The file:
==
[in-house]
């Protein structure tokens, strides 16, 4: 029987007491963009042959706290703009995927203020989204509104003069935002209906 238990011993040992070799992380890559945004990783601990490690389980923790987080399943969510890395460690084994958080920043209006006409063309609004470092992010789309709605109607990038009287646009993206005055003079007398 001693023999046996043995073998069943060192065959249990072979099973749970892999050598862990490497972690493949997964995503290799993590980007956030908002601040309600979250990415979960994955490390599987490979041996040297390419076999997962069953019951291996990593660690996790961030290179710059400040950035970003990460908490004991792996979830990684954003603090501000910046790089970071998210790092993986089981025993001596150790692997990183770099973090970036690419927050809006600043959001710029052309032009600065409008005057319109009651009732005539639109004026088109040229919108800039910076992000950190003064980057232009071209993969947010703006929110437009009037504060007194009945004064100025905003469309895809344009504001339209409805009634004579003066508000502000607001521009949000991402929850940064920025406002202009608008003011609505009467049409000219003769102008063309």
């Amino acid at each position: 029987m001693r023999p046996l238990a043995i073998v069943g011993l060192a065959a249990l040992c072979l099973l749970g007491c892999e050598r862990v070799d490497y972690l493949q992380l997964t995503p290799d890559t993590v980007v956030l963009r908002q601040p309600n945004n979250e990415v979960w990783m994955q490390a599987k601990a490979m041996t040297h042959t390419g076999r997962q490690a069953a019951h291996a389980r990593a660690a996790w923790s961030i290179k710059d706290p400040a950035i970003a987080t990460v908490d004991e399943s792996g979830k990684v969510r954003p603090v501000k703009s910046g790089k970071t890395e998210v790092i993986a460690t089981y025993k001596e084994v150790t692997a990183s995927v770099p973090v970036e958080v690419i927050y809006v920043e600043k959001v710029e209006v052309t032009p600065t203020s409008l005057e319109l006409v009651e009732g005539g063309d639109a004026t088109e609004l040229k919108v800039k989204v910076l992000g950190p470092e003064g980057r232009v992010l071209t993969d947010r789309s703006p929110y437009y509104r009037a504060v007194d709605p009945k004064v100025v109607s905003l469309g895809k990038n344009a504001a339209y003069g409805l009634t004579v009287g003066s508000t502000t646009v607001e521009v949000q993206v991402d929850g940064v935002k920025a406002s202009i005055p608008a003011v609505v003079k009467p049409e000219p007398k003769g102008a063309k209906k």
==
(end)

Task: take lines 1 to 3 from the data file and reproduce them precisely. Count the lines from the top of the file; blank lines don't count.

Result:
[in-house]
């Protein structure tokens, strides 16, 4: 029987007491963009042959706290703009995927203020989204509104003069935002209906 238990011993040992070799992380890559945004990783601990490690389980923790987080399943969510890395460690084994958080920043209006006409063309609004470092992010789309709605109607990038009287646009993206005055003079007398 001693023999046996043995073998069943060192065959249990072979099973749970892999050598862990490497972690493949997964995503290799993590980007956030908002601040309600979250990415979960994955490390599987490979041996040297390419076999997962069953019951291996990593660690996790961030290179710059400040950035970003990460908490004991792996979830990684954003603090501000910046790089970071998210790092993986089981025993001596150790692997990183770099973090970036690419927050809006600043959001710029052309032009600065409008005057319109009651009732005539639109004026088109040229919108800039910076992000950190003064980057232009071209993969947010703006929110437009009037504060007194009945004064100025905003469309895809344009504001339209409805009634004579003066508000502000607001521009949000991402929850940064920025406002202009608008003011609505009467049409000219003769102008063309």
């Amino acid at each position: 029987m001693r023999p046996l238990a043995i073998v069943g011993l060192a065959a249990l040992c072979l099973l749970g007491c892999e050598r862990v070799d490497y972690l493949q992380l997964t995503p290799d890559t993590v980007v956030l963009r908002q601040p309600n945004n979250e990415v979960w990783m994955q490390a599987k601990a490979m041996t040297h042959t390419g076999r997962q490690a069953a019951h291996a389980r990593a660690a996790w923790s961030i290179k710059d706290p400040a950035i970003a987080t990460v908490d004991e399943s792996g979830k990684v969510r954003p603090v501000k703009s910046g790089k970071t890395e998210v790092i993986a460690t089981y025993k001596e084994v150790t692997a990183s995927v770099p973090v970036e958080v690419i927050y809006v920043e600043k959001v710029e209006v052309t032009p600065t203020s409008l005057e319109l006409v009651e009732g005539g063309d639109a004026t088109e609004l040229k919108v800039k989204v910076l992000g950190p470092e003064g980057r232009v992010l071209t993969d947010r789309s703006p929110y437009y509104r009037a504060v007194d709605p009945k004064v100025v109607s905003l469309g895809k990038n344009a504001a339209y003069g409805l009634t004579v009287g003066s508000t502000t646009v607001e521009v949000q993206v991402d929850g940064v935002k920025a406002s202009i005055p608008a003011v609505v003079k009467p049409e000219p007398k003769g102008a063309k209906k």